“The Last Generation,” At Last

Back in 2011, my story “The Last Generation” appeared in the Apex Book Company anthology The Zombie Feed–Volume 1. To this day, it remains one of my favorite pieces that I have written. In “The Last Generation,” I set out to turn the conventions of the zombie/post-apocalyptic-survivor tale inside out. The story is strongly indebted to Hemingway’s classic fictional chronicle of the Lost Generation, The Sun Also Rises, and takes its impetus from popular zombie narratives such as Mort Castle’s “The Old Man and the Dead” and Douglas E. Winter’s “Less Than Zombie” (unlike those stories, though, it does not form a deliberate pastiche of another author’s style).

For months, I have been meaning to format the story so I could add it as a FREE READ on the Publications page of this website. Since fireworks fill the sky in the climax (in hommage to Romero), I figured the 4th of July would be an appropriate day to finally get “The Last Generation” posted. Hope you enjoy, and wishing a happy holiday to all the twisted citizens of the Macabre Republic.


It’s the night before Christmas, a prime time to post the following piece of flash fiction…



By Joe Nazare


Framed in one of the fifty-six windows of his home, Billy’s face is a mask of anxiousness. But I just snap the reins and fly on by.

The kid’s not even supposed to be up right now. Then again, if Billy Norton knew appropriate behavior, he wouldn’t have ended up bratlisted this year. So no special deliveries from me, although I’m sure his parents won’t leave him wanting. Month-old milk isn’t half as spoiled as he is.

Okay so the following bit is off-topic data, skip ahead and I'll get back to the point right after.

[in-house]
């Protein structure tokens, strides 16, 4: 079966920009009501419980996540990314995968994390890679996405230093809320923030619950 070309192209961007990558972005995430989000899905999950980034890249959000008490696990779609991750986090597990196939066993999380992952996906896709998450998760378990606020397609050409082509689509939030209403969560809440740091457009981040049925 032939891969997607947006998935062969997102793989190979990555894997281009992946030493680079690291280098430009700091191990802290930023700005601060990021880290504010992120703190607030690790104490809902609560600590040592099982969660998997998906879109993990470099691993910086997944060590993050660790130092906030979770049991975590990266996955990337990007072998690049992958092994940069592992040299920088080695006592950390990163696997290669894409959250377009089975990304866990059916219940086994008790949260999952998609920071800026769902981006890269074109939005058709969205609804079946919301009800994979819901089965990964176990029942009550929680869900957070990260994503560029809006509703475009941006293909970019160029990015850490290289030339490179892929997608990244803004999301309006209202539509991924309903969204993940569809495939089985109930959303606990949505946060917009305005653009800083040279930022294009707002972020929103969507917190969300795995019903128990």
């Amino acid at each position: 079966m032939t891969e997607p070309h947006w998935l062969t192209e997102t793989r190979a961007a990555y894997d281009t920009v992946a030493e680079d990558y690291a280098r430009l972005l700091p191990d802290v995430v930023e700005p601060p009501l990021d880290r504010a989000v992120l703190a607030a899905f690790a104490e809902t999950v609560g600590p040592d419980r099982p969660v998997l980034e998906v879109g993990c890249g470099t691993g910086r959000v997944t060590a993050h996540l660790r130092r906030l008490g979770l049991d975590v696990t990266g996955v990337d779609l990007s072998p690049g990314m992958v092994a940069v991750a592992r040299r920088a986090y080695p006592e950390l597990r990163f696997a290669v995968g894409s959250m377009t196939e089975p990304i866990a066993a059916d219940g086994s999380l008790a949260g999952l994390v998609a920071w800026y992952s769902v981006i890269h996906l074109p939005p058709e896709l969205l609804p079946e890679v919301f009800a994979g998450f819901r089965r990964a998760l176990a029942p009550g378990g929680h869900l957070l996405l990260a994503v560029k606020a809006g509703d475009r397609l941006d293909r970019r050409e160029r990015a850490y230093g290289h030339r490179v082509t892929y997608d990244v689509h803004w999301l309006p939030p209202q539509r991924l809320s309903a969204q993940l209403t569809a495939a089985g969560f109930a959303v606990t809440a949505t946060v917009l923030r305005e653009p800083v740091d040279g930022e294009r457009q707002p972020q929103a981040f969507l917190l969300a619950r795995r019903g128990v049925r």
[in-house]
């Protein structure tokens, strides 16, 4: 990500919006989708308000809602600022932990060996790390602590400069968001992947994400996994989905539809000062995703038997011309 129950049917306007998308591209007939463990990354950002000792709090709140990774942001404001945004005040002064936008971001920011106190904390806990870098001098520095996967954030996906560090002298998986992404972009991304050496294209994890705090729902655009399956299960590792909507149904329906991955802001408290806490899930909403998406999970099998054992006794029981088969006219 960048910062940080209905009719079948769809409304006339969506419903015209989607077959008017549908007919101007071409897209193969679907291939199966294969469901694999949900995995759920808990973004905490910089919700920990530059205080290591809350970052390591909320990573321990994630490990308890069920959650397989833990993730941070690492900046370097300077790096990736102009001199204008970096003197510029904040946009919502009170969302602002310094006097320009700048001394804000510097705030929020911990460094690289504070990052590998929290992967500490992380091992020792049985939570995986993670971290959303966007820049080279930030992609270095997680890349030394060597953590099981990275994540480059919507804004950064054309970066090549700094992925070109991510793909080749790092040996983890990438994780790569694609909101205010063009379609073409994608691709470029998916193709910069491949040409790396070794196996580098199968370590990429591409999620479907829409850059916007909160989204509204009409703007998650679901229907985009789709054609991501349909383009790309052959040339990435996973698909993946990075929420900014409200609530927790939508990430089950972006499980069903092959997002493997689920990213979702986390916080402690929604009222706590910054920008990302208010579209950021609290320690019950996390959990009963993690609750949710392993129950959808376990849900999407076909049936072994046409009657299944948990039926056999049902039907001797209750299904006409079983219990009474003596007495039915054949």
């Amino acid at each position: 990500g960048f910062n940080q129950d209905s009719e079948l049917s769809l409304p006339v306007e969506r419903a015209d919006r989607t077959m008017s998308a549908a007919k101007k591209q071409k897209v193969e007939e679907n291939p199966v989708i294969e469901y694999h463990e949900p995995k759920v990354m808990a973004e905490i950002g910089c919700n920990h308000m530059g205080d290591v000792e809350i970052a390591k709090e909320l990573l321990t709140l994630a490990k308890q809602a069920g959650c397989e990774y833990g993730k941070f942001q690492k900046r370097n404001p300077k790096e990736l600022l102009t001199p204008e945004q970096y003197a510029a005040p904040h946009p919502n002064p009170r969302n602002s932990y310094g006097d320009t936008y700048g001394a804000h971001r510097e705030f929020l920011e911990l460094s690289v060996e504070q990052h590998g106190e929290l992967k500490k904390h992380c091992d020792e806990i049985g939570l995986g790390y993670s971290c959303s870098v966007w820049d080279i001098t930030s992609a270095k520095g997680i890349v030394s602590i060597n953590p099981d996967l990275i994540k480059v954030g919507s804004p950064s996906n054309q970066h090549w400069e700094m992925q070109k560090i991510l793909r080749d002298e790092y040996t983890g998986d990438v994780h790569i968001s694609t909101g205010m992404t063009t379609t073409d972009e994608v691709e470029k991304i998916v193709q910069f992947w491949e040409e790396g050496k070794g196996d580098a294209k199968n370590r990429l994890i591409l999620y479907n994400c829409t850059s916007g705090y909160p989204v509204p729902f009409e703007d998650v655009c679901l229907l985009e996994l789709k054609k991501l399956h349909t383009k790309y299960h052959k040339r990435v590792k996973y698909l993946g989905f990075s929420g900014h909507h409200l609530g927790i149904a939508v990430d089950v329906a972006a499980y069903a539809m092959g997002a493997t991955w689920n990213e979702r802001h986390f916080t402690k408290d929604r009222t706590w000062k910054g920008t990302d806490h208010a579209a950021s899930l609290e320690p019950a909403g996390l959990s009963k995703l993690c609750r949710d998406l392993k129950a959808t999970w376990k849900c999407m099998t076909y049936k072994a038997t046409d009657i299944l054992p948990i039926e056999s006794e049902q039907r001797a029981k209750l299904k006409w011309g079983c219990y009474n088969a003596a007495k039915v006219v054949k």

The hilltop mansion in my wake, I proceed with my evening itinerary. Countless touchdowns are scheduled on the rooftop runways of more-deserving households within the town proper. The jolly prospect of morning unwrappings enraptures me…

Until Rudolph’s nose blinkers in alarm, and the entire team rears up as a dark shape swoops down on us. Initially, night and surprise camouflage the airspace invader; perhaps it’s the cacophonic drone that helps sharpen my vision, of what looks like some outsized, automated hornet.

I fight to steer clear of treetops and power lines as the mechanical harasser makes its buzzing loops. At one point the thing alights beside me, and then takes off with my brimming yet incredibly wieldy toy-sack pinched between its steel forelimbs.

The sudden absence of presents in my sky-pirated sleigh leaves me stunned. Finally, I manage to turn, and spot the machine beelining up the hillside. That’s when I realize who has masterminded tonight’s heist.

This Christmas, naughty Billy Norton will be getting nothing on his wish list—and everything on everyone else’s.



Here’s a drabble for travelers of the Macabre Republic…



By Joe Nazare


Seven cities, six days, zero deals sealed. Red-eye, white-knuckle flight into Newark in the middle of an electrical storm. Futile vigil held at the misnomered Baggage Claim carousel. A livery cab driver who seemed to have learned his craft from Mad Max.

Owen crisscrossed an inner interstate of exhaustion and exasperation as the town car dropped him off curbside at last. His sore eyes fixed on the white picket fence, the immaculately-landscaped front yard, the familiar façade of his Dutch Colonial home, and—framed in the upstairs window—the silhouetted figure overlooking his return.

The only problem: Owen lived alone.



Hammered Home (flash fiction)

This is the first publication of the following piece.


Hammered Home

by Joe Nazare